Apple’s introduction of Face ID on the iPhone X dragged the conversation about iOS security back into the spotlight — and that’s always a good thing. People are far too lax with the security on their smartphones. In fact, many people out there don’t even bother to secure their iPhones and Android phones with a passcode. Then when they lose their phones and their personal information is compromised, they complain and act surprised.
In iOS 11, Apple has provided users with a number of tools to ensure that personal files and data remains secure. Fully utilizing those tools is of course up to the user. In this post, we’ll run through all the iOS 11 settings you need to adjust if you want to make your iPhone as secure as possible.
Set an alphanumeric passcode: If you truly want your iPhone to be secure, you’ll need to set a passcode, not a PIN code. 4-digit PINs are fairly secure. 6-digit PINs are far more secure. But no current option is more secure than a passcode that consists of a combination of letters and number. To set an alphanumeric passcode on your iPhone in iOS 11, go to Settings > Touch ID & Passcode and then select “Change Passcode.” Then select “Custom Alphanumeric Code” from the pop-up.
Disable Touch ID: Look, we all love the speed and convenience of Touch ID, but in reality it’s exponentially less secure than just using an alphanumeric passcode. Someone can put your finger on your phone while you’re sleeping or incapacitated, and the police can compel you to unlock an iPhone with a fingerprint scan. The fifth amendment prevents authorities from demanding your passcode, however. Go to Settings > Touch ID & Passcode and disable Touch ID if you want to be as secure as possible.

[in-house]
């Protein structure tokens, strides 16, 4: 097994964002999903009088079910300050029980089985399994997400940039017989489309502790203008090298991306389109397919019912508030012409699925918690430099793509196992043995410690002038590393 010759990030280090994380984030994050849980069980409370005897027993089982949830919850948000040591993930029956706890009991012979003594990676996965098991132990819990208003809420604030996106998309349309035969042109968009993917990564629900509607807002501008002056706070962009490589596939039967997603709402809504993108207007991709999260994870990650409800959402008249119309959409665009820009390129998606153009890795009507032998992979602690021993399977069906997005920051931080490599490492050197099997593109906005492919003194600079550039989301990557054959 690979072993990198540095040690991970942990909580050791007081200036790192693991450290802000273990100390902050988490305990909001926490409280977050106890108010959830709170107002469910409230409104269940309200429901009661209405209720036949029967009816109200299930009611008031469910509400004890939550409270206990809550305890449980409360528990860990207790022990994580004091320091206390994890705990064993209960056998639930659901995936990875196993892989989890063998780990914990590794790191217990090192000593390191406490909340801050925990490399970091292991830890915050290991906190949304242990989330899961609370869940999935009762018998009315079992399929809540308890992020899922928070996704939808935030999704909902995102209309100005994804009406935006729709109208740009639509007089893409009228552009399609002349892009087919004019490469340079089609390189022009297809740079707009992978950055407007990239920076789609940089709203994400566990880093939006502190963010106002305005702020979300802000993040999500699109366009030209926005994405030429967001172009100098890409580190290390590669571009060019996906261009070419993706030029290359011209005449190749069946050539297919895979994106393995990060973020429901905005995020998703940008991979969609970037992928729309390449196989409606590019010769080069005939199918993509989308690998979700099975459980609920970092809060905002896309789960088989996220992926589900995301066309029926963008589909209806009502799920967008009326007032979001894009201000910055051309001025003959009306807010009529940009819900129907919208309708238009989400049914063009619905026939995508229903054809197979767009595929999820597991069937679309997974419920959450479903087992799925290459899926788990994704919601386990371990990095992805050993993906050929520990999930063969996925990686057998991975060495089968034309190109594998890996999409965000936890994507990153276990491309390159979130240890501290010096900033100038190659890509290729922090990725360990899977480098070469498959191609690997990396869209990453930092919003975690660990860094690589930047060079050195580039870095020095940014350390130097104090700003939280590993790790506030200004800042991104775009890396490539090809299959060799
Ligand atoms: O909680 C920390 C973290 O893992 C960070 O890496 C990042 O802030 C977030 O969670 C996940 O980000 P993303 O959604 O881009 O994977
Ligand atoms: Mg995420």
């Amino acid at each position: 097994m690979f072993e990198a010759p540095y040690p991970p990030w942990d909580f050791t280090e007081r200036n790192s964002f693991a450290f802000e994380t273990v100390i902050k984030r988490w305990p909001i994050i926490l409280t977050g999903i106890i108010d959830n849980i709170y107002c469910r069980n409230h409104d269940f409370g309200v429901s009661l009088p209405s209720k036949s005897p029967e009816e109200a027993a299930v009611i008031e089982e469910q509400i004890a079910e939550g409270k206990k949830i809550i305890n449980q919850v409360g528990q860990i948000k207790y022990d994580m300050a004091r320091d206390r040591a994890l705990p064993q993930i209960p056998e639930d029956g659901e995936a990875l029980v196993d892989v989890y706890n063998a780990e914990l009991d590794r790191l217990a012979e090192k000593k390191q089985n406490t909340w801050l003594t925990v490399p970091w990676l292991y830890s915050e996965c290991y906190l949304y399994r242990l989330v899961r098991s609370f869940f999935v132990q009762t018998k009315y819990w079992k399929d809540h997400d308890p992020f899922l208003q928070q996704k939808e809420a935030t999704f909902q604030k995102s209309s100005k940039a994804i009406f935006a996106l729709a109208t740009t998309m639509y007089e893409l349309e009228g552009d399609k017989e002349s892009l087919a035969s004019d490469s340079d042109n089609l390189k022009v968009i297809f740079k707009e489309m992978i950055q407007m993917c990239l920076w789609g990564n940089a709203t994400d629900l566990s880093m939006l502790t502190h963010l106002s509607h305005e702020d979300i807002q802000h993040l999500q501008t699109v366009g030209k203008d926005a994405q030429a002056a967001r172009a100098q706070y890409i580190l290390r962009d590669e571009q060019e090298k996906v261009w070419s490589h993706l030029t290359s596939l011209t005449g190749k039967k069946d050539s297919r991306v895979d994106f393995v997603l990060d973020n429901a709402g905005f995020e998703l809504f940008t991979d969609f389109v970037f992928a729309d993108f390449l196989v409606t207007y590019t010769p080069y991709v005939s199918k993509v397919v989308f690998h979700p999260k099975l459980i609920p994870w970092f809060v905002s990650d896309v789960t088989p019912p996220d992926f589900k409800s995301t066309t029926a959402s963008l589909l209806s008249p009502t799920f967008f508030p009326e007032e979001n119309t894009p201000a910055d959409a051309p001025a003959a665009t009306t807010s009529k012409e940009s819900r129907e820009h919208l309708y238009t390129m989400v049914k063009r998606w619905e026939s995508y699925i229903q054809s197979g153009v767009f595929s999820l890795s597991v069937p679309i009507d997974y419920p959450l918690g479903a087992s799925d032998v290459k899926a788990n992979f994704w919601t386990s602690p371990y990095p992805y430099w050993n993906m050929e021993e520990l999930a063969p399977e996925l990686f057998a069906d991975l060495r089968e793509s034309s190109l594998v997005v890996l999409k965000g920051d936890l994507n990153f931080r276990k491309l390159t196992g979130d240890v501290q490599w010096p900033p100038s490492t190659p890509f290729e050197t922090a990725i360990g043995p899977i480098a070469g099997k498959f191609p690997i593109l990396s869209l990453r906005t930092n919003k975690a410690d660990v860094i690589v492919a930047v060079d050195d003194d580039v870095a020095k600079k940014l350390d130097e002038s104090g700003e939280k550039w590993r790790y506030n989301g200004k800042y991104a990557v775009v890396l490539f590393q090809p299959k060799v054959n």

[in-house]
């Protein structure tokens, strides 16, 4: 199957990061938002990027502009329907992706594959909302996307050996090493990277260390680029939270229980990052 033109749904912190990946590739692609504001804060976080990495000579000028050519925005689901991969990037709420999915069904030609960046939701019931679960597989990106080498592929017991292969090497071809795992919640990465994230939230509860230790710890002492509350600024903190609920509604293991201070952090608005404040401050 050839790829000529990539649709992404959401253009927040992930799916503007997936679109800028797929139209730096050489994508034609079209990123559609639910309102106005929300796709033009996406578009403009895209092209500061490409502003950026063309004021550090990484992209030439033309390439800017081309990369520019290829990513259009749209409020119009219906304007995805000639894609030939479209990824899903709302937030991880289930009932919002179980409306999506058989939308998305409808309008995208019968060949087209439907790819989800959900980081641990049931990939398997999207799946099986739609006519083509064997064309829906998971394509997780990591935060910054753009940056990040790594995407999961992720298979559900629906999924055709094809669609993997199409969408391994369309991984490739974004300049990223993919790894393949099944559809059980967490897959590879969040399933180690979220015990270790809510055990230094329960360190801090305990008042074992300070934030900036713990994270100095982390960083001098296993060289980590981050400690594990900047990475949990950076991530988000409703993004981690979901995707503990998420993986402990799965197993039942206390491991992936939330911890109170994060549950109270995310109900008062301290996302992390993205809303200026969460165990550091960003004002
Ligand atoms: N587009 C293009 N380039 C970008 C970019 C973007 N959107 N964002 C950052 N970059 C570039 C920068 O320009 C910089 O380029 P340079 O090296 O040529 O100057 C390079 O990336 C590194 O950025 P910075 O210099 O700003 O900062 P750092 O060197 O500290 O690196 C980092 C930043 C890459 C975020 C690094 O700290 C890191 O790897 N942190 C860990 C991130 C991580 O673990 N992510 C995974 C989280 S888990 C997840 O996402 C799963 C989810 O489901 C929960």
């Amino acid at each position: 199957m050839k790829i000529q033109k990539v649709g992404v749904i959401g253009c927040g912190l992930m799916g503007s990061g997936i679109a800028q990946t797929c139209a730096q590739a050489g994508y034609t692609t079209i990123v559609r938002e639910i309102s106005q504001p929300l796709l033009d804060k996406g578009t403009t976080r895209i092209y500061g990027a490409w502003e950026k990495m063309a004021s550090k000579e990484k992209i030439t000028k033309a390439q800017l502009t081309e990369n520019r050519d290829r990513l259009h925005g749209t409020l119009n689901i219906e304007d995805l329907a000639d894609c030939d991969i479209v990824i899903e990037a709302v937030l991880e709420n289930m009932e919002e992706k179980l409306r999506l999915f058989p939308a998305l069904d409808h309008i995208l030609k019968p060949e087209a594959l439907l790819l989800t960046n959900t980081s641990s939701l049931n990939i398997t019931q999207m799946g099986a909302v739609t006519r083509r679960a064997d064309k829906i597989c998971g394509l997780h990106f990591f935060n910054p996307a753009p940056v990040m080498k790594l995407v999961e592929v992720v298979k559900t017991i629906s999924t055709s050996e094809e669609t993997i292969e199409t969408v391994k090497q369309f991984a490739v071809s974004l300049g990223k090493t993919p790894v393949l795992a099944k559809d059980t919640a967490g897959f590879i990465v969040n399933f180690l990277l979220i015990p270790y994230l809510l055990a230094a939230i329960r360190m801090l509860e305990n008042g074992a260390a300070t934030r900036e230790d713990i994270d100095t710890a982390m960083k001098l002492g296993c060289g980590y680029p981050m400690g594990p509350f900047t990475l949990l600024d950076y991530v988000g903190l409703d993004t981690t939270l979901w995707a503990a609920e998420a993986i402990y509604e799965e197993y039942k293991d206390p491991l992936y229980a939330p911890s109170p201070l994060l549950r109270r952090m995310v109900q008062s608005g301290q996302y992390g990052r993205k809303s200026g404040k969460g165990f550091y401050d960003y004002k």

Protect your lock screen: While you’re still on the Touch ID & Passcode page in the Settings app, you can stop content from displaying on your lock screen. This way, no one can read your private information while your iPhone is locked. Simply scroll down to the “Allow access when locked” section and toggle everything to off.
Disable widgets: For the same reason, you should also disable any widgets that might display sensitive information. Swipe to the right on your lock screen or your first home screen, and then scroll down to “Edit” to remove widgets you don’t want anyone to have access to.
2FA: Last but certainly not least, enable two-factor authentication, which is also known as 2FA. All of the measures you’ve taken above are for naught if someone hacks into your iCloud account. In the Settings app, tap on your name at the top of the screen. The go to Password & Security > Two-Factor Authentication and follow the on-screen instructions.